In 2019 and 2020, polypores living on spruce (9 different species), goat willow (Haploporus odorus) and aspen (Perenniporia tenuis) were translocated to UPM’s forests. With the species living in spruce, the success rate is 5–60 percent. With Perenniporia tenuis, over half of the operations were successful on fallen aspens on felling sites.

UPM is also financing a further study by Luke, which studies the translocations of seven threatened polypore species in Scots pine, Norway spruce, goat willow and aspen.

5. More attention paid to birds’ nesting period

For a few years now, Stora Enso has taken the birds’ nesting period into account more carefully.

According to a media release by the company, scheduling fellings when birds were nesting was actually avoided even earlier, as per recommendations, but the instruction is now confirmed by means of information systems. No fellings are undertaken in eutrophic, predominantly broad-leaved forests during the principal nesting period between 15 April and 15 July. In the north of Finland, the restriction begins on 1 May.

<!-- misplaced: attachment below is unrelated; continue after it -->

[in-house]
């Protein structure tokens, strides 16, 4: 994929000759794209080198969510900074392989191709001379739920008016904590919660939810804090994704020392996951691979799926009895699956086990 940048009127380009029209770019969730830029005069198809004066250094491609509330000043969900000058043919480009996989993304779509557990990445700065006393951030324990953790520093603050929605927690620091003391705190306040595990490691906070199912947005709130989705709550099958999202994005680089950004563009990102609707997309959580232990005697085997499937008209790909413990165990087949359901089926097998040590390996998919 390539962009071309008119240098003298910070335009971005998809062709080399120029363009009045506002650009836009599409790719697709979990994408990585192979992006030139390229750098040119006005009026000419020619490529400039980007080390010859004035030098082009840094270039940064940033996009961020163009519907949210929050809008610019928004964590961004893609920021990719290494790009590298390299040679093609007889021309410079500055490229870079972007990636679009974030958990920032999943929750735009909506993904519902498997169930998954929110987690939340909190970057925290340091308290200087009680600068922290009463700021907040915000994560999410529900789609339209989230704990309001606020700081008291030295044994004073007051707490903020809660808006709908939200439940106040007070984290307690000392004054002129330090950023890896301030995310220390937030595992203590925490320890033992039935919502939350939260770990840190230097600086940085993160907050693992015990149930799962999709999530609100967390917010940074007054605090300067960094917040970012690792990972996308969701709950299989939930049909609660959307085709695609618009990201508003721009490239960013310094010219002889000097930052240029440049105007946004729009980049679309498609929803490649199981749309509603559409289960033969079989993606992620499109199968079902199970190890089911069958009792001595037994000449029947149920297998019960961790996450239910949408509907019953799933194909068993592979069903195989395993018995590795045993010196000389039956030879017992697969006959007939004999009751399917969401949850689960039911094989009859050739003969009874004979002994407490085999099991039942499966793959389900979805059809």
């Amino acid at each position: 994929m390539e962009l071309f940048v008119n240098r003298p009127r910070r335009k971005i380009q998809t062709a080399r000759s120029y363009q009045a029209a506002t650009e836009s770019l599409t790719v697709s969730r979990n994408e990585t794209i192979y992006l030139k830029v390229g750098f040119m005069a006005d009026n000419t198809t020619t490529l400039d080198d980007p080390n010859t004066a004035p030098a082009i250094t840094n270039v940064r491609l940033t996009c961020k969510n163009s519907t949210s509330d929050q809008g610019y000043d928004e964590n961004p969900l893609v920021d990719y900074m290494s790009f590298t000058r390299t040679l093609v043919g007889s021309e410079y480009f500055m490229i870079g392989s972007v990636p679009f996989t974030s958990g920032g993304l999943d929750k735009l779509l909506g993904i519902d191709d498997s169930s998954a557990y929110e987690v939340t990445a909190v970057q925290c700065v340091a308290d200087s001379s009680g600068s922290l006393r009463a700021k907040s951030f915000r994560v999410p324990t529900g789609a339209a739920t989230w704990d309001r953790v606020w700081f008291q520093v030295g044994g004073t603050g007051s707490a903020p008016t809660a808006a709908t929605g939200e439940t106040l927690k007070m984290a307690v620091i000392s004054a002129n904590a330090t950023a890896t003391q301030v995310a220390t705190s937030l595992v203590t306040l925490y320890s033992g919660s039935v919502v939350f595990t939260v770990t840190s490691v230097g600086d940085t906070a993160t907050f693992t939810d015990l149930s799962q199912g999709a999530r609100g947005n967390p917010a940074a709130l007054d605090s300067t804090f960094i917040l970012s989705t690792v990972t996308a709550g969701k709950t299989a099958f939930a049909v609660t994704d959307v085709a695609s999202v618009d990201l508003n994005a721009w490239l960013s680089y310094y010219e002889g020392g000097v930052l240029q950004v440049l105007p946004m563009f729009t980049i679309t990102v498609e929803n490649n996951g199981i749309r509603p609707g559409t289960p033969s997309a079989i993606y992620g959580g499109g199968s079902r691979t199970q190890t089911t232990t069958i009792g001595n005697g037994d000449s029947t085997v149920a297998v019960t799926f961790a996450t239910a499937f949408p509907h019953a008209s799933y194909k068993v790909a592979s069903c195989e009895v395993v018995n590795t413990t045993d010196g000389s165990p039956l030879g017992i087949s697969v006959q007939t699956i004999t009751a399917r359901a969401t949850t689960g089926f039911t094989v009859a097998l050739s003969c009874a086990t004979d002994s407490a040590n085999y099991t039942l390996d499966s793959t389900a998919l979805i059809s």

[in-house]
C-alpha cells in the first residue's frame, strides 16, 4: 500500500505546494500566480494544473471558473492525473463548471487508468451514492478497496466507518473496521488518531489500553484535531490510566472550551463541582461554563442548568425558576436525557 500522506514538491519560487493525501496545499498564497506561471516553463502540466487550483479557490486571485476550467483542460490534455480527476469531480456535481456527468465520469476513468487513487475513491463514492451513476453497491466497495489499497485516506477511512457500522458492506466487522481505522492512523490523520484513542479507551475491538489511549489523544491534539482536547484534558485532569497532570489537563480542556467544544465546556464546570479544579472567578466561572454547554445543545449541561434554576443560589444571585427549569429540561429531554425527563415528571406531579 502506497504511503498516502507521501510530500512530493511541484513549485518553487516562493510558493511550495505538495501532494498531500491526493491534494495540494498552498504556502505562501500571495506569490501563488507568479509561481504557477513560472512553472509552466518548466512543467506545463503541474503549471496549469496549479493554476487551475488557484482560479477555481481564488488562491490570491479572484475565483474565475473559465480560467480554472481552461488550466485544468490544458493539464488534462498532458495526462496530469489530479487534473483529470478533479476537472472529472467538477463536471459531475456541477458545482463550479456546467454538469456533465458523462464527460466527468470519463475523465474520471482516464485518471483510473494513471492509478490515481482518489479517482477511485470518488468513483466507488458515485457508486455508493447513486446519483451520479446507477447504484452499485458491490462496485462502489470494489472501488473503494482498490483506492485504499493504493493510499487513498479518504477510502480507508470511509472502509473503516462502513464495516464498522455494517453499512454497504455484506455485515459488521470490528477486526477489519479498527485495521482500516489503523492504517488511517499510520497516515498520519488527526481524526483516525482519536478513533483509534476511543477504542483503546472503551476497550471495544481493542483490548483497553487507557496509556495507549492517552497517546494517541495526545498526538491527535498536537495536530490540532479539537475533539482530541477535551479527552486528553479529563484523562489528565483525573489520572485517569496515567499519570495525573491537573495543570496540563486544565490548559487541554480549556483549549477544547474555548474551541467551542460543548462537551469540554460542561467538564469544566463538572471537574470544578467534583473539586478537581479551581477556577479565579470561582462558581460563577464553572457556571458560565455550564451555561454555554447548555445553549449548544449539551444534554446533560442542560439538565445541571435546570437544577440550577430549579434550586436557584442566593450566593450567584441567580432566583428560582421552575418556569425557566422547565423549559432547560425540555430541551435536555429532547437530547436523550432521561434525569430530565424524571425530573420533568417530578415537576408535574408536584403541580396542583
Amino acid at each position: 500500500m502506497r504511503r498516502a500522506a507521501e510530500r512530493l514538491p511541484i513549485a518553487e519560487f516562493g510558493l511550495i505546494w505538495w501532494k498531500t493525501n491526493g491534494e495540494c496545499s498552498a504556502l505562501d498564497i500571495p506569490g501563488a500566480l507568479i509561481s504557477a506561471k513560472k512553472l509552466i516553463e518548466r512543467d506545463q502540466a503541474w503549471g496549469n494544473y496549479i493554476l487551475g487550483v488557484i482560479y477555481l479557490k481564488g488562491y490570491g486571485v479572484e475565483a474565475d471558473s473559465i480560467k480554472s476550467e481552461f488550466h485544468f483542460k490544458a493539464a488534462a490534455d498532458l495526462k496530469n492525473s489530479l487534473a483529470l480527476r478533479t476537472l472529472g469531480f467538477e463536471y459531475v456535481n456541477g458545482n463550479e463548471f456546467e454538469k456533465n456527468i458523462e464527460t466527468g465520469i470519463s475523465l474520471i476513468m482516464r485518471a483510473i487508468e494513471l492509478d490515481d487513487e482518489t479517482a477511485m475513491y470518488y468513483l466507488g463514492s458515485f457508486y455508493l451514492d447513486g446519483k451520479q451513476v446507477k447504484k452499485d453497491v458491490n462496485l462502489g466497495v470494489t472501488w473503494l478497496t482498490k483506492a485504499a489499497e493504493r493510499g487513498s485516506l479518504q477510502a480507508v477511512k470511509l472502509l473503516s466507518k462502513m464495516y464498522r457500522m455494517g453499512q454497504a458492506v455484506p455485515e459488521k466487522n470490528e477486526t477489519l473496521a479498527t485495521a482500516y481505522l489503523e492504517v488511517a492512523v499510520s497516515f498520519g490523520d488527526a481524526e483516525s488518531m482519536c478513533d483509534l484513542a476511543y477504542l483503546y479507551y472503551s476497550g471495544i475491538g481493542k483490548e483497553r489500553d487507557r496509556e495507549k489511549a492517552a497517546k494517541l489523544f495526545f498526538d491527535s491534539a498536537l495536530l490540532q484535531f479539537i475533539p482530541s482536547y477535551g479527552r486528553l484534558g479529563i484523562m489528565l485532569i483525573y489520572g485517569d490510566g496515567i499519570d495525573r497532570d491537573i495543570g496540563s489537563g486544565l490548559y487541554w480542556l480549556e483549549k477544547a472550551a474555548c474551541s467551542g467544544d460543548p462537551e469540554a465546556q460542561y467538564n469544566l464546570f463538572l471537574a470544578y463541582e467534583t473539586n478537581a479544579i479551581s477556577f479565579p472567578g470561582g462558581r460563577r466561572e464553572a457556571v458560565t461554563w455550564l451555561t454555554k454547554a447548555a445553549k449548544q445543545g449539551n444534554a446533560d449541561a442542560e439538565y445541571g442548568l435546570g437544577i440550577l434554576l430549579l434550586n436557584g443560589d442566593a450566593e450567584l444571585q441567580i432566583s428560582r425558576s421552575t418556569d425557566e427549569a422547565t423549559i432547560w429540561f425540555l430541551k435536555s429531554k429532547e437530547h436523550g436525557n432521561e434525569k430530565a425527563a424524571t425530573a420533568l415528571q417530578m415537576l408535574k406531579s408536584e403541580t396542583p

Numerous small birds, in particular, like to nest in forests dominated by broadleaves, thanks to the shelter and food they provide.

In addition, the company also takes account of trees where predators are known to nest, as well as the vicinity. Owls, grouse, hawks and falcons also have specific periods of nesting.

6. Mixed cultivation improves forest biodiversity

Metsä Group reports that it provides the service of setting up a new forest of mixed Scots pine and Norway spruce. The regeneration area is planted with 1,000–1,200 spruces and sown with 150 grams of pine seed per hectare. The method is particularly suitable for areas with a risk of elk damage, and it also reduces other forest damage.

Forests dominated by one species are more susceptible to damage than mixed ones. During dry summers, spruce suffers more than pine does from lack of water. It is then also more susceptible to insect damage, for example, a risk that increases with climate change.

The company says that, according to new research results from Natural Resources Institute Finland, spruce and pine will grow equally rapidly in well-managed mixed stands. The good growth of trees is of benefit to both climate and forestry.

Mixed cultivation improves biodiversity when a mixed forest is set up directly after felling. When tending young stands, enough broadleaves will be left to grow among the spruce and pine.

Read more: Wood to replace plastics, polystyrene, oil… Six important new products from Finnish bioeconomy

Read more: Natural enemies may prevent damage by spruce bark beetle – researcher explains how

Tero Karjalainen | English translation: Heli Mäntyranta